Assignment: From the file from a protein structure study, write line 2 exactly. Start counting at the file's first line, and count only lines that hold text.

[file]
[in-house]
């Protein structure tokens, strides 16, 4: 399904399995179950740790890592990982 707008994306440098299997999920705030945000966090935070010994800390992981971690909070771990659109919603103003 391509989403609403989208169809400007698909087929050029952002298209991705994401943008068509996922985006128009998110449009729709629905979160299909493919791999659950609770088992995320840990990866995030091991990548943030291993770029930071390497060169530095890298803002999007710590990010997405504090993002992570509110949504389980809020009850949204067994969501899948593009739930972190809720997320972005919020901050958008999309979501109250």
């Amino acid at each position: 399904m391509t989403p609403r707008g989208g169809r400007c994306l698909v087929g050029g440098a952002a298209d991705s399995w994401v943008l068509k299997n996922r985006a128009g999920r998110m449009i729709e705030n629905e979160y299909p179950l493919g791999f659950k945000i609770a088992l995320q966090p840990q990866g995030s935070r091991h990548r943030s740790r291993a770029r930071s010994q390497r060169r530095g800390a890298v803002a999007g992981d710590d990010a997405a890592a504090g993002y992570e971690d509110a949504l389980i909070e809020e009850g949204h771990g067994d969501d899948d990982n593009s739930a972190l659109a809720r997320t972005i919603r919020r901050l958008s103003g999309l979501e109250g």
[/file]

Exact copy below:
């Protein structure tokens, strides 16, 4: 399904399995179950740790890592990982 707008994306440098299997999920705030945000966090935070010994800390992981971690909070771990659109919603103003 391509989403609403989208169809400007698909087929050029952002298209991705994401943008068509996922985006128009998110449009729709629905979160299909493919791999659950609770088992995320840990990866995030091991990548943030291993770029930071390497060169530095890298803002999007710590990010997405504090993002992570509110949504389980809020009850949204067994969501899948593009739930972190809720997320972005919020901050958008999309979501109250």